- State healthcare data breach notification laws are not always thought of first in covered entities’ approaches to their data security plans, as HIPAA regulations are likely top concerns. However, organizations will also be held to state regulation standards, and also understand federal requirements when it comes to keep health data secure.
Less than half of states account for healthcare data or medical information in their data breach notification standards.
Even so, several states in the last few years have made changes to tighten their regulations and ensure that residents have greater protections. This is essential as cybersecurity threats increase, and healthcare data breaches also continue to take place.
For example, Tennessee recently amended its data breach notification process. Tennessee SB 2005 removed the word “unencrypted” from describing the type of compromised information that would necessitate notification. This is important because now even encrypted data would require an organization to notify potentially affected individuals.
Another key change was in the notification timeline. Previously, Tennessee required notice be “made in the most expedient time possible and without unreasonable delay, consistent with the legitimate needs of law enforcement.” The amendment calls for disclosure to now be made immediately, and no later than 14 days following the discovery of a breach.
“The notification required by this section may be delayed if a law enforcement agency determines that the notification will impede a criminal investigation,” the amendment states. “The notification required by this section shall be made no later than fourteen (14) days after the law enforcement agency determines that it will not compromise the investigation.”
It is also important to note that the updated law includes employees in the definition of “unauthorized person.” Essentially, should an organization’s employee access information for unlawful means, he or she can be held accountable.
The amended Tennessee law will go into effect July 1, 2016, and will apply to data breaches that occur after that date.
Earlier this year, Oregon also updated its data breach notification process, requiring businesses and government agencies to notify the state attorney general of a data breach affecting more than 250 state residents.
However, the Oregon Consumer Identity Theft Protection Act also did not account for medical information or health insurance data.
Encryption was addressed in the amended Oregon law, stating that only unencrypted information is applicable. The compromised information would also need to “be sufficient to permit a person to commit identity theft against the consumer whose information was compromised.”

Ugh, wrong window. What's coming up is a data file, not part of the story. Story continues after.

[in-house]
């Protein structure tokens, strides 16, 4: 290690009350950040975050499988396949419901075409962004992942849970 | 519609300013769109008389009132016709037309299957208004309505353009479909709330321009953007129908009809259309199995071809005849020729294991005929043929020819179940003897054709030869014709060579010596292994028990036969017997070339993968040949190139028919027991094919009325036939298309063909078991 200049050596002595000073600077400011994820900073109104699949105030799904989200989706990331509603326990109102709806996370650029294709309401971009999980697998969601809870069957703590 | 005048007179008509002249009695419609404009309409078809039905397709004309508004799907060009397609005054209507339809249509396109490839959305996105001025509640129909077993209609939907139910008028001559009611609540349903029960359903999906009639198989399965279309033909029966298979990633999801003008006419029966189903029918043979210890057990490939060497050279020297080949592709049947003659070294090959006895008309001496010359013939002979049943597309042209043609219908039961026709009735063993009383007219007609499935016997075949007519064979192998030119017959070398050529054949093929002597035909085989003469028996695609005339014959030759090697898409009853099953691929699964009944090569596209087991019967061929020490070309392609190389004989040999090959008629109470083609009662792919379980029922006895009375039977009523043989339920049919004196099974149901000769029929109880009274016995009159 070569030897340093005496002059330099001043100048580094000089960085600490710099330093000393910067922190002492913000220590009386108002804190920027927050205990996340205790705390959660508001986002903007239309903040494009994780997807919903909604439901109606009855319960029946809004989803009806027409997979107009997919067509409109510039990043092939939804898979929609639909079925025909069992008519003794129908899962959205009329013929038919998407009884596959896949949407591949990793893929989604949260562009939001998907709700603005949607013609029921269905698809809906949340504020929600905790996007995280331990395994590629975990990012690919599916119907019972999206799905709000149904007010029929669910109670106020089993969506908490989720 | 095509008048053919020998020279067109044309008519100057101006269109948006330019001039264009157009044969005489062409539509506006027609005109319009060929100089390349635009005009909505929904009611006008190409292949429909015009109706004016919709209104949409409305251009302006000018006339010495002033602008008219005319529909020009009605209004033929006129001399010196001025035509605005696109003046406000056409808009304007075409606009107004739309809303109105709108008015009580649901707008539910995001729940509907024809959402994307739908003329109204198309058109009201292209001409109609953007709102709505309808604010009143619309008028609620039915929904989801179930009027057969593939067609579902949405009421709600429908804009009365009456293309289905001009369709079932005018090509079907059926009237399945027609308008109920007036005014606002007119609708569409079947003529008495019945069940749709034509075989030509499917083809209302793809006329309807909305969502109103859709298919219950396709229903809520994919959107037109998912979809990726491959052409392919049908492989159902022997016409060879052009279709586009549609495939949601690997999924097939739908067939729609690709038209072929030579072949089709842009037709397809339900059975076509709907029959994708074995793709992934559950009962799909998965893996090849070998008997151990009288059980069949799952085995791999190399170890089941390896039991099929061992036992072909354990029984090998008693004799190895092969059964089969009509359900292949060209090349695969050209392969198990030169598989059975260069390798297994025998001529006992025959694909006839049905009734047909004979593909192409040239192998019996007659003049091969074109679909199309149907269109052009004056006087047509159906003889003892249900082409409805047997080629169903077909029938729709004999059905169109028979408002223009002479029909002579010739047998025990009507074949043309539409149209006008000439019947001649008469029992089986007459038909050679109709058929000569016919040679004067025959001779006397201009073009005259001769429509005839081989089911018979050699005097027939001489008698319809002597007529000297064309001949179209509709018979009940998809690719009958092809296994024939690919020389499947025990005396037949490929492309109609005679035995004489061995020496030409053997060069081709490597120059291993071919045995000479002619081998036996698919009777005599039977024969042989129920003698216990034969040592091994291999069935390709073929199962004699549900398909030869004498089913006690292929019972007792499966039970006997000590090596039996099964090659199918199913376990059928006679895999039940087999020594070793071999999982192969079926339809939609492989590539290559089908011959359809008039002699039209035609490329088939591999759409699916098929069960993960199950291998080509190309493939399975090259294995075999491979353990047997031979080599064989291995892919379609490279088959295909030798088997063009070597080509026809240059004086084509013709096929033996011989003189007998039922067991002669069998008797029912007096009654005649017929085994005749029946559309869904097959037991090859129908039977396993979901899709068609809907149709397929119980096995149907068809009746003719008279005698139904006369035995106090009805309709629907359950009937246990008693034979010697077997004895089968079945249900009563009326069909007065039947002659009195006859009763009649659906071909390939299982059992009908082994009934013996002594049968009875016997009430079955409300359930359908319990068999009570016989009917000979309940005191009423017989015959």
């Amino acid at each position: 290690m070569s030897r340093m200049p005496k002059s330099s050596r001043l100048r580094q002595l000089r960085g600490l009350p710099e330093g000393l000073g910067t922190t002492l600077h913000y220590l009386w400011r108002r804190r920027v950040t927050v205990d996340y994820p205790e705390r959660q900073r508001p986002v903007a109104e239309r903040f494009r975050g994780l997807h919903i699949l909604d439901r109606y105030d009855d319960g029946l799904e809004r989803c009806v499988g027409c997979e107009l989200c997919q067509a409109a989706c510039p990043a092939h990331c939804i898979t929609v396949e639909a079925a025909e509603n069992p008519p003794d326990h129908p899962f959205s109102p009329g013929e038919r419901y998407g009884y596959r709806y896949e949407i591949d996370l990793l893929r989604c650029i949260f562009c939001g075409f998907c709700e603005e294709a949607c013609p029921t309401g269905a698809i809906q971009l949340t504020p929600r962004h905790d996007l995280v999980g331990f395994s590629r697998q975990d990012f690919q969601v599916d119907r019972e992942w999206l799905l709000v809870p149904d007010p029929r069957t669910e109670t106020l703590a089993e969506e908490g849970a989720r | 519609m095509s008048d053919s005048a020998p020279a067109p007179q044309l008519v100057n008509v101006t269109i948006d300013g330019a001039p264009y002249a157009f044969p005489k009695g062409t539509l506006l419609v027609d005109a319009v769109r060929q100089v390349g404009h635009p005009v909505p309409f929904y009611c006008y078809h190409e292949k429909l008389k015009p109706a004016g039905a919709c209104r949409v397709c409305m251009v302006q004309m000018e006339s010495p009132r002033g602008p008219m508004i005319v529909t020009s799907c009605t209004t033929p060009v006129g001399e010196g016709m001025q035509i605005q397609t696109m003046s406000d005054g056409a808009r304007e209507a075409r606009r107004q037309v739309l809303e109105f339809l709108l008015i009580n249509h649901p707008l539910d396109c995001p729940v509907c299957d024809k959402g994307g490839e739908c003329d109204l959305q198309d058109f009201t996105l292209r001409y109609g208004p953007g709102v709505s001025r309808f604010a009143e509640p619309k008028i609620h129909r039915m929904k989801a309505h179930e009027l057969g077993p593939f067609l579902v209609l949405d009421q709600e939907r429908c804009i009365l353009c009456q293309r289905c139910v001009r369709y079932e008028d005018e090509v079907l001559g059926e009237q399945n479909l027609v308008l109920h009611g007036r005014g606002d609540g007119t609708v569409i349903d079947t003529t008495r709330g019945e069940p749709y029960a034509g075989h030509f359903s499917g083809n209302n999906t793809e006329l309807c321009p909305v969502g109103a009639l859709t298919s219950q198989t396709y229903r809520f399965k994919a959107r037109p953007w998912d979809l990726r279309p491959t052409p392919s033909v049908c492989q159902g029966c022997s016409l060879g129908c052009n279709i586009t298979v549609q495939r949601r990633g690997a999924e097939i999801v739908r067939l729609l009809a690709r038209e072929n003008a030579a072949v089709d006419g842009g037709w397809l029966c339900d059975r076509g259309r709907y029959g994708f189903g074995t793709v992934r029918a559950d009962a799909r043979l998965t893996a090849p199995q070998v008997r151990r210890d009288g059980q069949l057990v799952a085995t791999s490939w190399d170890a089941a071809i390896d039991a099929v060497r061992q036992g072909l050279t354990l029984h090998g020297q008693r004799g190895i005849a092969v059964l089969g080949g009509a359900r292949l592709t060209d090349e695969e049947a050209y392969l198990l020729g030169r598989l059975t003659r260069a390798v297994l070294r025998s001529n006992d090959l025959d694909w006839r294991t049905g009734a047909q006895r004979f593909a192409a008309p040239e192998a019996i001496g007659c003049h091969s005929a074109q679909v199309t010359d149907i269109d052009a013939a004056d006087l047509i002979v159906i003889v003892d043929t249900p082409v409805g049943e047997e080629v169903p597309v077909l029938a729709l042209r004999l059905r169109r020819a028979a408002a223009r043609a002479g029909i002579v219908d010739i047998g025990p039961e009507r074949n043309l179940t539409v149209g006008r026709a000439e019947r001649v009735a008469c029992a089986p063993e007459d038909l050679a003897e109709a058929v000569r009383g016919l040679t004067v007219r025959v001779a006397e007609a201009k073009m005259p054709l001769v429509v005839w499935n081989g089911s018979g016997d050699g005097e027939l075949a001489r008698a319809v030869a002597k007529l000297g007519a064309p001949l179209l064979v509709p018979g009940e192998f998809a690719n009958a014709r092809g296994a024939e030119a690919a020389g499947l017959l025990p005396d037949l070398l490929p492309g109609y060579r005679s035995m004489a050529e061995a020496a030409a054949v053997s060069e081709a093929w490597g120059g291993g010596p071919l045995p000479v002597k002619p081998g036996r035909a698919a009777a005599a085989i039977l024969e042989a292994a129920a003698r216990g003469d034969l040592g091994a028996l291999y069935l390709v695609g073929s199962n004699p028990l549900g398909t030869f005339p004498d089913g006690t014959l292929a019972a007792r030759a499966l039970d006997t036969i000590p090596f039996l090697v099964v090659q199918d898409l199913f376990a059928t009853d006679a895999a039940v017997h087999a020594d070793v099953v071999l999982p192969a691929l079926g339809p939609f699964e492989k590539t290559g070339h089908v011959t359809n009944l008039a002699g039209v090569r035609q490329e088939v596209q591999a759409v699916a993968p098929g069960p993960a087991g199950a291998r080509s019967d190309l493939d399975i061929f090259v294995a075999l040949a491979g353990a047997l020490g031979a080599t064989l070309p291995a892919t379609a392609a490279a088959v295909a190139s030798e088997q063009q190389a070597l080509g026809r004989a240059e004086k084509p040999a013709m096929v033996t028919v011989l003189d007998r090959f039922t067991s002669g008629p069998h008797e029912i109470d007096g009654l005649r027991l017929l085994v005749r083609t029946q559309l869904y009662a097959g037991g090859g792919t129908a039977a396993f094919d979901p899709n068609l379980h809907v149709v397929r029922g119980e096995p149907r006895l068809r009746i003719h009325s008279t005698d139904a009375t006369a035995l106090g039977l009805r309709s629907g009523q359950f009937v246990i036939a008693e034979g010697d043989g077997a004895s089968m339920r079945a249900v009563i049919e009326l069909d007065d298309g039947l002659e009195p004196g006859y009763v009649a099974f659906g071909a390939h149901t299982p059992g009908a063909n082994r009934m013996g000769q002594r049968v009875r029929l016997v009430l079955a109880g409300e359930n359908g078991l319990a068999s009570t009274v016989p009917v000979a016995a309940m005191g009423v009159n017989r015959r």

Even with states altering their data breach laws, the debate has been underway for some time whether states should be able to continue to enact and enforce the necessary protections when the need arises.
Last year, the National Association of Attorneys General (NAAG) wrote a letter to Congress saying that federal law should not preempt state law when it comes to data breach notification.
“In recent years, a number of states have reexamined and updated their data breach notification laws to ensure they continue to protect the sensitive information about consumers being collected,” the letter explained. “Some states now include notification requirements for compromised biometric data, login credentials for online accounts, and medical information.”
States are also “better equipped to quickly adjust to the challenges presented by a data-driven economy,” according to NAAG. Federal law is important for large breaches that affect more than one state, but smaller incidents that are more localized will be better served by state attorneys general being given timely data breach notification.
State notifications can be beneficial for data protection
Regardless of individual state’s requirements, it is essential for covered entities and business associates to be aware of state law. Smaller breaches could still have a huge impact on an organization, especially if the incident results in a court case.
For example, last year a state HIPAA settlement was reached between New York and the University of Rochester Medical Center (URMC). In that case, approximately 3,400 patients’ PHI was compromised when a former URMC nurse practitioner reportedly took patients’ personal information with her when she left to work at Greater Rochester Neurology (GRN).
The settlement required URMC to pay a $15,000 penalty and train its workforce on policies and procedures related to PHI.
“This settlement strengthens protections for patients at URMC, and it puts other health care entities on notice that my office will enforce HIPAA data breach provisions,” said New York Attorney General Eric T. Schneiderman. “My office is committed to protecting patients’ private health information. Other medical centers, hospitals, health care providers, and health care entities should view this settlement as a warning, and take the time now to review and amend, as needed, their own policies and procedures to better protect private patient information.”
HIPAA regulations are designed to protect patient information, but so are state laws. Moreover, state requirements typically account for a wider array of data, and can ensure that various industries will be subject to the requirements. Healthcare organizations must ensure that their policies and procedures account for state and federal legislation.